If you are a self-publishing author, you probably know that a critique is far more than someone looking at your manuscript and telling you that a character’s eye colour has changed halfway through the book, or that you have a saggy middle (the book, not you, although it is an occupational hazard).
Critiques can help you tighten up your story, make the flow better, highlight strengths and weaknesses, and show any problems that need to be addressed before you move forward. A critique is an impartial analysis and assessment of your book that you just can’t get from family and friends.
But did you realise that if you are a non-fiction author critiques are just as valid?
Generally a non-fiction critique will still address flow but it will address the following:
Content – does it capture the reader’s attention, is the idea a good one, are there things that need adding or deleting, and does it make sense?
Presentation and Format – is it arranged logically, is the style appropriate?
Pace – is the book paced right or is it too fast or too slow?
Voice – is the voice appropriate for the intended audience?
Marketability – will anyone actually buy the book?
Writing – is the spelling, punctuation, grammar, language, structure and the overall writing of the book in order or does it need attention?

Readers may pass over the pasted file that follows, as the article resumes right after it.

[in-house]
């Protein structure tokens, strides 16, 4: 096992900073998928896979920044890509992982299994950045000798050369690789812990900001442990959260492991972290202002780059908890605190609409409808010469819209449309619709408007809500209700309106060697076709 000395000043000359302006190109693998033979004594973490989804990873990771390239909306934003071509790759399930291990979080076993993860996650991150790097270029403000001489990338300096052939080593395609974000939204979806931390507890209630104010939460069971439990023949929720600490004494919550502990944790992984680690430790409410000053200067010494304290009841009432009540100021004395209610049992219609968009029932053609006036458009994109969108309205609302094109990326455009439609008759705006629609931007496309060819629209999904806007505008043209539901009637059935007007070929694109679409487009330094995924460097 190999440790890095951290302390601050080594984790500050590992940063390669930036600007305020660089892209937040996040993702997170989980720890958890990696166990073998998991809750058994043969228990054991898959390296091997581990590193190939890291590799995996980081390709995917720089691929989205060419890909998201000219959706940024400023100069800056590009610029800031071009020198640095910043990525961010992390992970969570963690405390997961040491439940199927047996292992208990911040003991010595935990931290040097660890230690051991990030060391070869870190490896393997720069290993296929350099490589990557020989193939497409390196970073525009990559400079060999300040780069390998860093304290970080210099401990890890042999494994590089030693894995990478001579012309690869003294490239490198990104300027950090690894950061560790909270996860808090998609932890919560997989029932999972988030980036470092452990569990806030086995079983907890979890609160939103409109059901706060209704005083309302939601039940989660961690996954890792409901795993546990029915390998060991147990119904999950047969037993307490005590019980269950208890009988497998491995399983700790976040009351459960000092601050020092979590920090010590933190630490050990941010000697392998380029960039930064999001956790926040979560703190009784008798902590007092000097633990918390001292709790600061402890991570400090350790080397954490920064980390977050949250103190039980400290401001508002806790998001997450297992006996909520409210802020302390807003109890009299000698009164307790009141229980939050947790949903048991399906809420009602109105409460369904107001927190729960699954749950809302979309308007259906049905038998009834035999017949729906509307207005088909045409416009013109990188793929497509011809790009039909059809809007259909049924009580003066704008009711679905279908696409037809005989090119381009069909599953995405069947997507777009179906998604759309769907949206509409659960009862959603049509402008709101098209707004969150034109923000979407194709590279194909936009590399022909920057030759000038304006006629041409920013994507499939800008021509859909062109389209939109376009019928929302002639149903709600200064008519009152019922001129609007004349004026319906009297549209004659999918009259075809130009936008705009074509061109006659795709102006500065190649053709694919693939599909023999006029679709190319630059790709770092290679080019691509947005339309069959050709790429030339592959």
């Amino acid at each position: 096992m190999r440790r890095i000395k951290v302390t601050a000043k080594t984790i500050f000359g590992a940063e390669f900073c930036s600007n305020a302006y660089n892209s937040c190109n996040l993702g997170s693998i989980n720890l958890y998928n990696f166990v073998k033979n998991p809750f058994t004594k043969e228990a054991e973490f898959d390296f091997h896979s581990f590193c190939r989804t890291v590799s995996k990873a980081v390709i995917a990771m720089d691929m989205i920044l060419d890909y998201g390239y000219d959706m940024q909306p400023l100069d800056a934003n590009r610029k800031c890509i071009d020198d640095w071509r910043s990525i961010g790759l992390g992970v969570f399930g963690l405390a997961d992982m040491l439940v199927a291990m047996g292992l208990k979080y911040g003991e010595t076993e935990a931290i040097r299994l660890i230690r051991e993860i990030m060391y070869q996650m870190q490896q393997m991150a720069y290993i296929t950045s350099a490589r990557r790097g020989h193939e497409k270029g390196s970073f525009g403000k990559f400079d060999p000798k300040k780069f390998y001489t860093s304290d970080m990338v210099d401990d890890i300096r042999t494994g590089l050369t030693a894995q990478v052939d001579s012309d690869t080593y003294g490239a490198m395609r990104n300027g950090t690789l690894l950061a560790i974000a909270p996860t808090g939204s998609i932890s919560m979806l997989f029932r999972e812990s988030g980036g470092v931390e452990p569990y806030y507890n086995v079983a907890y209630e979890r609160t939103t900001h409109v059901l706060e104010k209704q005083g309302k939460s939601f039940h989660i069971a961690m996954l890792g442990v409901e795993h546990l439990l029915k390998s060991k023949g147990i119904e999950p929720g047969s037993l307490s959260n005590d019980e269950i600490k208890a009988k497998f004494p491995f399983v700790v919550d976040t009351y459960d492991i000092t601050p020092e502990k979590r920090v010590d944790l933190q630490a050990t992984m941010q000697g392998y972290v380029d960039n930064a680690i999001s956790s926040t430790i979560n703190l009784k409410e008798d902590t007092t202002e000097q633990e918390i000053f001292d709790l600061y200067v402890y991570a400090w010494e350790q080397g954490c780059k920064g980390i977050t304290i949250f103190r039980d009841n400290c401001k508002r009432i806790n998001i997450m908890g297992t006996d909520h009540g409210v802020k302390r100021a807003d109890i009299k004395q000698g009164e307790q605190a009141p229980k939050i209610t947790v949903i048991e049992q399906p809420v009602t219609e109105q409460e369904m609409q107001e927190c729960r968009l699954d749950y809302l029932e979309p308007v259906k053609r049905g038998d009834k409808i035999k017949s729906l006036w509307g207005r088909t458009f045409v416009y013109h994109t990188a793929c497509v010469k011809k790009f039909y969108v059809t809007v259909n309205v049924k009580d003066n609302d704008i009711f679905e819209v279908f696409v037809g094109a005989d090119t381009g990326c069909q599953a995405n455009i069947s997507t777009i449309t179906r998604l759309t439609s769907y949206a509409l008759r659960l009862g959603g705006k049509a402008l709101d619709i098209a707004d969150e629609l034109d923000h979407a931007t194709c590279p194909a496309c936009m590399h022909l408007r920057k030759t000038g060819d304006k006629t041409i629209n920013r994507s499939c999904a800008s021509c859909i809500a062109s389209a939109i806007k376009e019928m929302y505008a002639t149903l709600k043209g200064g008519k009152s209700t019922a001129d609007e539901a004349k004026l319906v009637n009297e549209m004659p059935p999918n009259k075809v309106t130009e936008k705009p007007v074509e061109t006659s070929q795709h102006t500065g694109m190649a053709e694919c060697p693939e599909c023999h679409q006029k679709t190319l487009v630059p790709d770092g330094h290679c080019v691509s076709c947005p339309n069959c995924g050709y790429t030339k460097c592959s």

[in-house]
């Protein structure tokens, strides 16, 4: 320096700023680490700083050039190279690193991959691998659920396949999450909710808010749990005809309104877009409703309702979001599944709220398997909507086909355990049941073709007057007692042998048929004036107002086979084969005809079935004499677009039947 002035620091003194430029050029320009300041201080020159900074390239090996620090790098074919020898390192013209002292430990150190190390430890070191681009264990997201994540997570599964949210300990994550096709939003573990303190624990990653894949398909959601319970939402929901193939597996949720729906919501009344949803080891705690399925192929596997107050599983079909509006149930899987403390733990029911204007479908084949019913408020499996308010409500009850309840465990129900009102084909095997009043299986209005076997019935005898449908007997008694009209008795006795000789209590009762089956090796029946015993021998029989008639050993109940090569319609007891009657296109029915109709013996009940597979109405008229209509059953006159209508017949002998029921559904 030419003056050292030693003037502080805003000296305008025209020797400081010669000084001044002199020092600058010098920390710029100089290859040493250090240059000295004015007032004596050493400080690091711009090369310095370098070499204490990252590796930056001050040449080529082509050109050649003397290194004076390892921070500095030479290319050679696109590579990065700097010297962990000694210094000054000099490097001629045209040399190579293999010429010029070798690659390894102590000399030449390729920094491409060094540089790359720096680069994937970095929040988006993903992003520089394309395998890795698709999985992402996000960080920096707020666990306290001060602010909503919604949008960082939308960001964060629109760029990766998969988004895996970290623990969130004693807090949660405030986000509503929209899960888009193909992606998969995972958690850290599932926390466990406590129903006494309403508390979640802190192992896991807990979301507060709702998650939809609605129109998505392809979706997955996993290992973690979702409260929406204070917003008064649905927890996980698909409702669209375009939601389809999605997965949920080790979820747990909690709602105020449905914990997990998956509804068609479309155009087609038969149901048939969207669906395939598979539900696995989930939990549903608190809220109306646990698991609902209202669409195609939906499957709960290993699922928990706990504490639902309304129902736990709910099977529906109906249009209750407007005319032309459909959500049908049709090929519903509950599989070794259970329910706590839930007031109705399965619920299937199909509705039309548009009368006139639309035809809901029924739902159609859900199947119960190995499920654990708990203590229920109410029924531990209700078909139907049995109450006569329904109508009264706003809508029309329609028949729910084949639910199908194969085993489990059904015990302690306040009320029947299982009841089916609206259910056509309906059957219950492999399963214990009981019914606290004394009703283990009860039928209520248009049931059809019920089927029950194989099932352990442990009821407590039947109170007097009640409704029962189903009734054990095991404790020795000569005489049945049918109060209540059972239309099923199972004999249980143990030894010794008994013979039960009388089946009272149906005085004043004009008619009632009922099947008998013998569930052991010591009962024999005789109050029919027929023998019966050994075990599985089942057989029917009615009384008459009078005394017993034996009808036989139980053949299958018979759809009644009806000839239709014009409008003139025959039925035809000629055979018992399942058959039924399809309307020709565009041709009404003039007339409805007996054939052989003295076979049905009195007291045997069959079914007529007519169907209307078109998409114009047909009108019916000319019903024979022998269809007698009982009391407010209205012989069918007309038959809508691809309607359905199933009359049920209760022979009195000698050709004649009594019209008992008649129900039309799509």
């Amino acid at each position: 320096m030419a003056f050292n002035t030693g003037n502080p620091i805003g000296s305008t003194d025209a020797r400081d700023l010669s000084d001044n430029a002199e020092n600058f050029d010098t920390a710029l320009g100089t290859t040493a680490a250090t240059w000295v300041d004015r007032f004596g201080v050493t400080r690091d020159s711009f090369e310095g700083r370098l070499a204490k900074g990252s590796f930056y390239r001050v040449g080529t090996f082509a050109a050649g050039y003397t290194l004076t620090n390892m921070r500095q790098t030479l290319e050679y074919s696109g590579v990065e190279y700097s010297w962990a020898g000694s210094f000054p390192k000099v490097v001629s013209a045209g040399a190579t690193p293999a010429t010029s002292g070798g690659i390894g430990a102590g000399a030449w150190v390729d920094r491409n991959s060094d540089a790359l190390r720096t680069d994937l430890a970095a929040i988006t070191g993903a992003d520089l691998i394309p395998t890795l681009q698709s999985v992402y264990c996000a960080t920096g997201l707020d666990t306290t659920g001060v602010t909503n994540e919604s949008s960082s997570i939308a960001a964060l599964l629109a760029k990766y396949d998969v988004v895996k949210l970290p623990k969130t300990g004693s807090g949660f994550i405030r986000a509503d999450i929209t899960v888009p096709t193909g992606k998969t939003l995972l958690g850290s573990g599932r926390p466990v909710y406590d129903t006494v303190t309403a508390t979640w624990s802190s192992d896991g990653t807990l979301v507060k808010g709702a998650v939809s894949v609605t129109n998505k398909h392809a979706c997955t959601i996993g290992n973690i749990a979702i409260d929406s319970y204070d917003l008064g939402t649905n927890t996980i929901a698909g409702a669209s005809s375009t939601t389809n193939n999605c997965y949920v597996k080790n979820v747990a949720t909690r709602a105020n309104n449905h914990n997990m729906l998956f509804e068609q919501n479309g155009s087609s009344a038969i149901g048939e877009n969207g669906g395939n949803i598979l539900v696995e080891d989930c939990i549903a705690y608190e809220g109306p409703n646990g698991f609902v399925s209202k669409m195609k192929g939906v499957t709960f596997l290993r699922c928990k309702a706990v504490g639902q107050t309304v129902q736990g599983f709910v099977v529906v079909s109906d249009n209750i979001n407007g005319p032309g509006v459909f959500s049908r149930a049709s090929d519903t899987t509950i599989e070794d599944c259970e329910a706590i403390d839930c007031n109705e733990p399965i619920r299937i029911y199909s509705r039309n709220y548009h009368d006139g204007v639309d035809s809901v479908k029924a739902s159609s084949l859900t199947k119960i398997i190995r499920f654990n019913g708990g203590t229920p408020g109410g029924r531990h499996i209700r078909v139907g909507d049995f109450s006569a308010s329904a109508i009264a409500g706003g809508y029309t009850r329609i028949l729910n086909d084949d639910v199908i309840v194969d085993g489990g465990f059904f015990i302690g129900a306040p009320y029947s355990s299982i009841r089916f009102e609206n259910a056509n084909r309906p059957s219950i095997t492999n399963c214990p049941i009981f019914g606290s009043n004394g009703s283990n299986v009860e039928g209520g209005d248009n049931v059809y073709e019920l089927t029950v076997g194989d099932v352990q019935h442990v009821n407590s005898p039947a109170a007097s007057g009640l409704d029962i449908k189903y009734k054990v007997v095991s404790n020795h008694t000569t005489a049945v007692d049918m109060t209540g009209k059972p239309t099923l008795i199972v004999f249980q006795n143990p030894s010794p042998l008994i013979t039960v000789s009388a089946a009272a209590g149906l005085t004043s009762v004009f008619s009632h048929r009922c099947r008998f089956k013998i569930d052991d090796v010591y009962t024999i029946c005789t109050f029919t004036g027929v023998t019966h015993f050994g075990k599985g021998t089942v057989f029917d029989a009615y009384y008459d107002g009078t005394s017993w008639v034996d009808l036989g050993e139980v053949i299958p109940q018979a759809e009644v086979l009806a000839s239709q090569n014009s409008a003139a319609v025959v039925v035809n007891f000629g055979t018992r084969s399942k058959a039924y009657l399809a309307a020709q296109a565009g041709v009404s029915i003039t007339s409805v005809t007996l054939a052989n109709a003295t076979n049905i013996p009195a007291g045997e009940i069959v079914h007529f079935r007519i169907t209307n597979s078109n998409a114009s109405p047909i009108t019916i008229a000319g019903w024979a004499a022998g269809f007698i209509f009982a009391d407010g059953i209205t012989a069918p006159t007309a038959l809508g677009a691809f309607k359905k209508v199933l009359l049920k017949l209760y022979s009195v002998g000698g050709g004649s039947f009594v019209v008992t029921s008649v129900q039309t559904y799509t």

Of course, this isn’t all of what a critique involves, but you get the idea. Non-fiction books need love and attention too and just because you have a brilliant premise it doesn’t mean that you can write the next best-selling non-fiction tome. There is just as much competition for capturing a non-fiction audience as there is for a fiction one.
But isn’t a critique a waste of money? Can’t you just get your friends to read your book and comment on it?
Well, no and no. When you give friends, family and acquaintances your book to read it can be scary, but most people will tell you what you want to hear. For one thing they’re not trained to objectively dissect a manuscript, or know what to look out for. Friends don’t want to hurt your feelings, and while editors don’t want to do that either, we will tell you what is best for your book.
It’s not cheap but it could actually save you money. Here’s how:
- A critique will highlight those areas that need attention, and will offer you ways to address them.
- It will allow you to look at your work through the eyes of a reader before you hire a developmental editor, copy-editor and proofreader. In the first stage of editing what you believe to be a finished manuscript you may find that there is more work to be done.
- By addressing the problems brought up in a critique you can do the work necessary to move onto that second step in the publishing process. The less work the editor has to do on your manuscript the cheaper it will be for you.
So when you have that book written and you’re not sure whether to hire a developmental editor, a copy-editor, or if you think it’s perfect and you want to rush into hiring a proofreader, take a step back and ask yourself whether you are really ready. By arranging a critique you can look at the whole picture and address the issues raised before hiring an editor to carry out a more in-depth edit. And it might just save you money.
If you would like to hire me to critique your book, contact me and we can chat.